An overview of the EMC DMX-3
A DMX-3 is a cabinet mounted storage system which contains up to 9 cabinets, consisting of one system bay and between 1 and 8 storage bays
The System bay contains the server, channel and disk directors, cache cards, power supplies and battery backup, and a KVM to communicate with the DMX.
The storage bays contain between 120 and 240 disk drives, with associated power and battery backup units.
The channel and disk directors, and the cache cards are all contained in a single card cage in the system bay. The central 8 slots are reserved for cache, or global memory cards. The eight slots on either side of the cache cards are used for channel cards, numbered 1 to 8 then 9 to 16. The cards are designated back end (BE) or front end (FE) depending on whether they connect to the disks or the channels. Slots should be added symmetrically according to a 'rule of 17' to reduce contention and maximise bandwidth. For example, slots 1 and 16 are both BE types, and should be added as a pair of disk cards so the slot numbers add to 17. Slots 8 and 9 are both FE type and would be added as channel cards, again adding to 17. 1,2,15,16 are always BE, 3,4,7,8,9,10,13,14 are always FE while 5,6,11,12 can be either.
The channel cards, cache cards and disk cards are all connected together with a direct Fibre channel matrix, making the architecture non-blocking. The DMX also has an independent communications matrix.
A disk enclosure can contain up to 15 physical disks, and every physical disk is connected to two disk directors. The disks are connected to each director through a Star/Hub FCAL loop, with each loop controlled by a Link Control Card (LCC).
The DMX supports physical disk sizes between 73GB and 500GB. These capacities will reduce after formatting. Each physical disk can be configured as a number of logical volumes, that is, the volumes as seen by the attached operating system. The number of logical volumes supported depends on the RAID configuration, but is between 160 and 255 per physical disk. The overall subsystem can support up to 3,800 and 64,000 logical volumes, depending on how many disk directors are installed, and the RAID configuration used.
EMC quotes different usable capacities for mainframe and open systems disks of the same size; for example a 146 GB disk has 136.62 usable GB for open systems and 144.81 for mainframe. The difference in capacities is partly down to the different way a Gigabyte is calculated. For open systems it is 1024*1024*1024 =1,073,741,824 bytes and for mainframe it is 1000*1000*1000 = 1,000,000,000 bytes. An open systems disk, formatted as FBA, actually contains more usable bytes than a mainframe disk formatted as CKD, even though the mainframe disk will be quoted with a higher GB capacity. As far as the operating system is concerned, open systems disks are usually formatted in 512 bytes blocks, with 128 blocks to a track and 15 tracks to a cylinder. Mainframe disks can emulate any type of 3390 with 56,664 bytes per track, or 3380-K disks with 47,476 bytes per track.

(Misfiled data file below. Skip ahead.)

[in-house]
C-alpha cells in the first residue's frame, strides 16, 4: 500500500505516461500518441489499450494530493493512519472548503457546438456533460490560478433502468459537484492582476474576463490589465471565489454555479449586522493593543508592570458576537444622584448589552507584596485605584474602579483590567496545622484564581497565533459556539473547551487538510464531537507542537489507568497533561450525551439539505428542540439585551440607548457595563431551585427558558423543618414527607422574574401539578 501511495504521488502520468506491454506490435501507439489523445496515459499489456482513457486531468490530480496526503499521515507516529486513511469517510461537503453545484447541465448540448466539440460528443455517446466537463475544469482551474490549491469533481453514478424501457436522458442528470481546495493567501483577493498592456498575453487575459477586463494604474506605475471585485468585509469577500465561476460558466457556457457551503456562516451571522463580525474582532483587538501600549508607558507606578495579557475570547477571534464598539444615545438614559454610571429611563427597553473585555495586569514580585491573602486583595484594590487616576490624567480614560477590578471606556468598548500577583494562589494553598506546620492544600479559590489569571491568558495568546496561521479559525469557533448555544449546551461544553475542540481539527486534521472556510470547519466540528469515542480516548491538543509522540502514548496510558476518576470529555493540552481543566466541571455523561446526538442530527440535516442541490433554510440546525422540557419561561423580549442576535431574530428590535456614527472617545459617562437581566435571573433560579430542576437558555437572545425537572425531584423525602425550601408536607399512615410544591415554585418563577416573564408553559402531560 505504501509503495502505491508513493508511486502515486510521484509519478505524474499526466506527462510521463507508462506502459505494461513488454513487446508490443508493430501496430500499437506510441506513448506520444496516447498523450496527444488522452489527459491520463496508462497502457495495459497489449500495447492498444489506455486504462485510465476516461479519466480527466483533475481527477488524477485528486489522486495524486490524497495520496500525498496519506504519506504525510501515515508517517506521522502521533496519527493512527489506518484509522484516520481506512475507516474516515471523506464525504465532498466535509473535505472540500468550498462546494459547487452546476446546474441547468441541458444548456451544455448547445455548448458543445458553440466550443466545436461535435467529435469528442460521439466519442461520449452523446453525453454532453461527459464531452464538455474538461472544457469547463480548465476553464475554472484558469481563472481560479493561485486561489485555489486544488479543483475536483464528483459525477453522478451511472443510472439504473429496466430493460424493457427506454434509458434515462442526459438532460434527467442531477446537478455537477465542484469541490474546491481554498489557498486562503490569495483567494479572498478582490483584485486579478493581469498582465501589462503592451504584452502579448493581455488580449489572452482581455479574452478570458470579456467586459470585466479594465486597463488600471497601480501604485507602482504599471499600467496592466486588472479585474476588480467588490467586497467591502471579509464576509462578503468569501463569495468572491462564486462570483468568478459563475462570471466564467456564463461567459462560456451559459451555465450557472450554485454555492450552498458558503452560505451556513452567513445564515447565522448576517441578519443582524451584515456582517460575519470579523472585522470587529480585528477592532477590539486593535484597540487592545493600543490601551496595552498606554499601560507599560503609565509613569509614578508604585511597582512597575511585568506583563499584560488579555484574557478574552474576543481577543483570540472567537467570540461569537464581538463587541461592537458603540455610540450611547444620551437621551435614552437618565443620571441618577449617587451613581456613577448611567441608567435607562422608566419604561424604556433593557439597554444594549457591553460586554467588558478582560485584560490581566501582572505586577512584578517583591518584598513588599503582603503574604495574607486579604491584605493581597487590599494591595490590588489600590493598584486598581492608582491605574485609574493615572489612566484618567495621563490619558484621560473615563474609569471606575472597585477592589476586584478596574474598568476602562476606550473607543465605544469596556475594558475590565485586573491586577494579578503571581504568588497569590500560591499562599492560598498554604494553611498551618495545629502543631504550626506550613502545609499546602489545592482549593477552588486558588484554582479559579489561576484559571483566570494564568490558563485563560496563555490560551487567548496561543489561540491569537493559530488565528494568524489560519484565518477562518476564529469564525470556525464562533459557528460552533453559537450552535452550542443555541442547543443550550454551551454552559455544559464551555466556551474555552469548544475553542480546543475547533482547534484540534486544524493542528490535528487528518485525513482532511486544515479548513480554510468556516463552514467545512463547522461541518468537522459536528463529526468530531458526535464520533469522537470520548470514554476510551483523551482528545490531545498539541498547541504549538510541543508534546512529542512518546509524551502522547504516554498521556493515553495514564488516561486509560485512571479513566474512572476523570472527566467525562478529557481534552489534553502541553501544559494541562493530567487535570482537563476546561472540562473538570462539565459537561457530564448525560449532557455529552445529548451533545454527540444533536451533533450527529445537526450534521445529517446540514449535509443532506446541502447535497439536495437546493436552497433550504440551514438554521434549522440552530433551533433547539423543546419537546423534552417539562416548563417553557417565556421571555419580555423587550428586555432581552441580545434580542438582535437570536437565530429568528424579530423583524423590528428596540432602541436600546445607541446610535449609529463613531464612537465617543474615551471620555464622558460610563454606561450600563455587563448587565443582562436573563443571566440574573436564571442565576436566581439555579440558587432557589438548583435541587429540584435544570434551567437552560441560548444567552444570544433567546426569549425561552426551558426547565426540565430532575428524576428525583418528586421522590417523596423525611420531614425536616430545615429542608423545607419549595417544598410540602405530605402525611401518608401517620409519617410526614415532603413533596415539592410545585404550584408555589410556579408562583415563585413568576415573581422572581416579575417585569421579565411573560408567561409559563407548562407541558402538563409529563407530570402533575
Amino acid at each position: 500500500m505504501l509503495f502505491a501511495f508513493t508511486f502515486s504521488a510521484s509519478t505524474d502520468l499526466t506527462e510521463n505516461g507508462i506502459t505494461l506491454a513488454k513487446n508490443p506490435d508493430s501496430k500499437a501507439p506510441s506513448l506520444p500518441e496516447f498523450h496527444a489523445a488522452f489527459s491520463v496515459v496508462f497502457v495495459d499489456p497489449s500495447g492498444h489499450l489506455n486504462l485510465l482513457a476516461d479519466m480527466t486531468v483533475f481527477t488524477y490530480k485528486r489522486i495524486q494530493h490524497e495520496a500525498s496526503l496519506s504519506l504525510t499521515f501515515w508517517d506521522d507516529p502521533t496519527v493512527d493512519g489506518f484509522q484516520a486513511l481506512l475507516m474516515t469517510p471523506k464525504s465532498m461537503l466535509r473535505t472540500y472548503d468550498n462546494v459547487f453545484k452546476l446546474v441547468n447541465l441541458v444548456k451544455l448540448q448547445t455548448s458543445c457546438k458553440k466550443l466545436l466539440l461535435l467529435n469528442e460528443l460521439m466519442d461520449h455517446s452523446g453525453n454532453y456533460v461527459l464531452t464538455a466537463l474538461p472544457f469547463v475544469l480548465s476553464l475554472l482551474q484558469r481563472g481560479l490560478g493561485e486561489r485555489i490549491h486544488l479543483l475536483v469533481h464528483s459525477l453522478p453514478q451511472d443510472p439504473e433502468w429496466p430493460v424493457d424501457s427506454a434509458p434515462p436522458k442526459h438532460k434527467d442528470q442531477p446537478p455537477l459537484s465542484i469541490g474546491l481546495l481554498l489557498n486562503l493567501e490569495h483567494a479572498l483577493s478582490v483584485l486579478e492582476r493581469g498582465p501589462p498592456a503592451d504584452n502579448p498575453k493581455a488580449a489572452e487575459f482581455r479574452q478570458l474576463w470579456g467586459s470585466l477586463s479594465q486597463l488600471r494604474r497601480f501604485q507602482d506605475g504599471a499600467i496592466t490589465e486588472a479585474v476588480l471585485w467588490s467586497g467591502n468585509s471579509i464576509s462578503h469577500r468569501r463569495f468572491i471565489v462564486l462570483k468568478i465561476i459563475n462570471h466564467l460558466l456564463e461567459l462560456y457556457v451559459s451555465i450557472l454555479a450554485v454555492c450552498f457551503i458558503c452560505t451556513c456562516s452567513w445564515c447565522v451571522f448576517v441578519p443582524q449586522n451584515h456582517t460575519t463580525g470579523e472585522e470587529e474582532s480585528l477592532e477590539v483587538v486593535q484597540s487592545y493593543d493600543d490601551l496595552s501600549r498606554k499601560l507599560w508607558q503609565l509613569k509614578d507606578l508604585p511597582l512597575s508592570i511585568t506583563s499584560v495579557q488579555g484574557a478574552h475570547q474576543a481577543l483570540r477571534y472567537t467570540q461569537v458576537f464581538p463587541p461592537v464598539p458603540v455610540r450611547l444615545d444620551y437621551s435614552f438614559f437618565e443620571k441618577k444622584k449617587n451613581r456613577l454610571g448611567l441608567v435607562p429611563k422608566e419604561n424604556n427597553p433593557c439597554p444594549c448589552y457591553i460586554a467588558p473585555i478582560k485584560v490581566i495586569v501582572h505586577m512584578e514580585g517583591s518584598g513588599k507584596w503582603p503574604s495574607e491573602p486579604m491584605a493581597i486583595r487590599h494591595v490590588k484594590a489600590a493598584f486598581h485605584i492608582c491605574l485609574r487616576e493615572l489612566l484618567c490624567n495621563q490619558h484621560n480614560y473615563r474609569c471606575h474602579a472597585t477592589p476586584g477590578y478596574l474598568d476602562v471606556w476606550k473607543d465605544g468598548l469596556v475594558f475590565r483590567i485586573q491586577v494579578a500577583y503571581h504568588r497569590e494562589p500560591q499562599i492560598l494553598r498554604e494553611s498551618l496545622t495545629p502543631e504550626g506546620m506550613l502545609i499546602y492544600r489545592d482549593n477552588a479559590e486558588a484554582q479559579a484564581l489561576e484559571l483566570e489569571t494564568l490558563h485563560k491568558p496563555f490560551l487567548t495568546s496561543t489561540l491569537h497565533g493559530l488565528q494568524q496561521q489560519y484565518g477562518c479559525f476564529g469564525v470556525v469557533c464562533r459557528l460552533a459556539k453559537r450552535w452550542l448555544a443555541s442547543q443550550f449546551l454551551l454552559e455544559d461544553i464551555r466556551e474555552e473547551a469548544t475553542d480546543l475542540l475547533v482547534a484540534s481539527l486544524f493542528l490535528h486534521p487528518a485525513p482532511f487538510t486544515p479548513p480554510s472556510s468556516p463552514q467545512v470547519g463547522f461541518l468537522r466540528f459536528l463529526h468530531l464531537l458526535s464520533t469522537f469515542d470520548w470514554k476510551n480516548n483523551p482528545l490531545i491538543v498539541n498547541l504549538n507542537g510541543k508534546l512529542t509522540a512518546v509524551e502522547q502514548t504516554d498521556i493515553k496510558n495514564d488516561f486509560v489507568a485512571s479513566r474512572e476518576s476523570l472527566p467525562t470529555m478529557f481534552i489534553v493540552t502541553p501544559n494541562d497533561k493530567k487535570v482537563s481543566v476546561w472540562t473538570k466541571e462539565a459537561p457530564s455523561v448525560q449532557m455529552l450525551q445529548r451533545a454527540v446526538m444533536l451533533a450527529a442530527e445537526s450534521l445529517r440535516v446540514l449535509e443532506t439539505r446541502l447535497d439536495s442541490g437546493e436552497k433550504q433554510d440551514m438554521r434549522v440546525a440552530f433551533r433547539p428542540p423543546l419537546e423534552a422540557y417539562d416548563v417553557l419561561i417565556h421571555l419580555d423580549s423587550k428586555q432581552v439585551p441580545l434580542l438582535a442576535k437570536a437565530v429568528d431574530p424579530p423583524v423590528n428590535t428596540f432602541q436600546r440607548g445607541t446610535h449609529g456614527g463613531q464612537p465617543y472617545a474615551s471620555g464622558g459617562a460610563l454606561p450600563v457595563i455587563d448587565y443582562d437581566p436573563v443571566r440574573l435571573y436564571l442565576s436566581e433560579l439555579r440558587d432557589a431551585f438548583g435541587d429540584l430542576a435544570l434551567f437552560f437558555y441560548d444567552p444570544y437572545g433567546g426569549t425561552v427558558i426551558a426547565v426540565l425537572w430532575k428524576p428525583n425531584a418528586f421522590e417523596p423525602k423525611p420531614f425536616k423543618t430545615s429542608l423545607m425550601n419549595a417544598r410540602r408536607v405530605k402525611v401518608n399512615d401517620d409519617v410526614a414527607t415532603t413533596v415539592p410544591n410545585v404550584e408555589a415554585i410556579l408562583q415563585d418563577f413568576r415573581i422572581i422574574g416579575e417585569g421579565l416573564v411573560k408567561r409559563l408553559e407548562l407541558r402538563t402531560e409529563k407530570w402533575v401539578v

The DMX has four different types of IO operations
- Read Hit - data requested exists in cache and is transferred straight from cache to the host. This runs at electronic speeds
- Read Miss - data requested does not exist in cache and has to be read from disk into cache before it is transferred to the host. This runs at mechanical speeds.
- Fast Write - data is transferred from host to cache and IO complete acknowledge is sent from cache. Data is destaged from cache to disk later.
- Delayed Fast write - global memory is full so old data must be destaged from cache to disk to make room. The IO operation is queued at the Host while this happens. Once room is available the Host channel is reconnected to the cache and the data is transferred to cache.
The DMX will handle three flavours of RAID, RAID1, RAID5 and RAID10. RAID1
is usually two mirrored volumes, but on a DMX it can be between 2 and
4 mirrored volumes.
RAID5 can be configured as either 3+1 or 7+1. Every disk in the RAID set must be held on a different drive loop, so a 7+1 configuration requires a minimum for 8 drive loops. RAID5 must be either all 3+1 or all 7+1, the sizes cannot be mixed. The RAID5 stripe size is 64KB The RAID10 configuration depends on the client platform. With mainframe RAID10 the data is striped over 4 volumes using a 1 cylinder stripe then mirrored to a second set of four disks. With Open systems, the stripe size is 2 cylinders, and the configuration is called RAID1/0.